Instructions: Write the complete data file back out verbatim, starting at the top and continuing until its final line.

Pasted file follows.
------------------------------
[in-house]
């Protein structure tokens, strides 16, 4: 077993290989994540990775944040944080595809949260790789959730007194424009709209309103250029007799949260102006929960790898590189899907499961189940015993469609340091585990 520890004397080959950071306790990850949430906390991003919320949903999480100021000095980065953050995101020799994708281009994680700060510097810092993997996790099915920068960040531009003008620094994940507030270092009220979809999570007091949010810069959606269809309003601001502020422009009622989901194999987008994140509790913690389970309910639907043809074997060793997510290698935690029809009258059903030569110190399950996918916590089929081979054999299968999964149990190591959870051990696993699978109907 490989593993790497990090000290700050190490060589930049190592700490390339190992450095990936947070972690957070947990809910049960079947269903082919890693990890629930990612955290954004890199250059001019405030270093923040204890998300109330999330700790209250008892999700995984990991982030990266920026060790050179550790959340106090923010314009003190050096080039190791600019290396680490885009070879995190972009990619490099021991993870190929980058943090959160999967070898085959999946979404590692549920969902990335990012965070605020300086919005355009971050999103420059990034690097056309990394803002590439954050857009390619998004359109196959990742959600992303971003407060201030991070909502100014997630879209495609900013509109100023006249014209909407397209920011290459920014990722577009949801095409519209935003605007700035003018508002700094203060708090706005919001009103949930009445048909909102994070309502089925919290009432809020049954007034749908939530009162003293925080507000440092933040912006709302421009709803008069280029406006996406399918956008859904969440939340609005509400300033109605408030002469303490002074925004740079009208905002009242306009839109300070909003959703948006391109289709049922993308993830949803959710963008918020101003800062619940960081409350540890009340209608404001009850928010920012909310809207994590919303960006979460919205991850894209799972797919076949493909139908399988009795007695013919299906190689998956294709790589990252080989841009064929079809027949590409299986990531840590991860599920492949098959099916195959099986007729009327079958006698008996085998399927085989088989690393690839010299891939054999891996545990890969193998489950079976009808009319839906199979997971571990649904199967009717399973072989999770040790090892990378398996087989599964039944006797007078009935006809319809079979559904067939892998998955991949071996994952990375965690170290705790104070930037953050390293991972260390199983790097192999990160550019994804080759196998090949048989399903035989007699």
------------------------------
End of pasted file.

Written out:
[in-house]
């Protein structure tokens, strides 16, 4: 077993290989994540990775944040944080595809949260790789959730007194424009709209309103250029007799949260102006929960790898590189899907499961189940015993469609340091585990 520890004397080959950071306790990850949430906390991003919320949903999480100021000095980065953050995101020799994708281009994680700060510097810092993997996790099915920068960040531009003008620094994940507030270092009220979809999570007091949010810069959606269809309003601001502020422009009622989901194999987008994140509790913690389970309910639907043809074997060793997510290698935690029809009258059903030569110190399950996918916590089929081979054999299968999964149990190591959870051990696993699978109907 490989593993790497990090000290700050190490060589930049190592700490390339190992450095990936947070972690957070947990809910049960079947269903082919890693990890629930990612955290954004890199250059001019405030270093923040204890998300109330999330700790209250008892999700995984990991982030990266920026060790050179550790959340106090923010314009003190050096080039190791600019290396680490885009070879995190972009990619490099021991993870190929980058943090959160999967070898085959999946979404590692549920969902990335990012965070605020300086919005355009971050999103420059990034690097056309990394803002590439954050857009390619998004359109196959990742959600992303971003407060201030991070909502100014997630879209495609900013509109100023006249014209909407397209920011290459920014990722577009949801095409519209935003605007700035003018508002700094203060708090706005919001009103949930009445048909909102994070309502089925919290009432809020049954007034749908939530009162003293925080507000440092933040912006709302421009709803008069280029406006996406399918956008859904969440939340609005509400300033109605408030002469303490002074925004740079009208905002009242306009839109300070909003959703948006391109289709049922993308993830949803959710963008918020101003800062619940960081409350540890009340209608404001009850928010920012909310809207994590919303960006979460919205991850894209799972797919076949493909139908399988009795007695013919299906190689998956294709790589990252080989841009064929079809027949590409299986990531840590991860599920492949098959099916195959099986007729009327079958006698008996085998399927085989088989690393690839010299891939054999891996545990890969193998489950079976009808009319839906199979997971571990649904199967009717399973072989999770040790090892990378398996087989599964039944006797007078009935006809319809079979559904067939892998998955991949071996994952990375965690170290705790104070930037953050390293991972260390199983790097192999990160550019994804080759196998090949048989399903035989007699």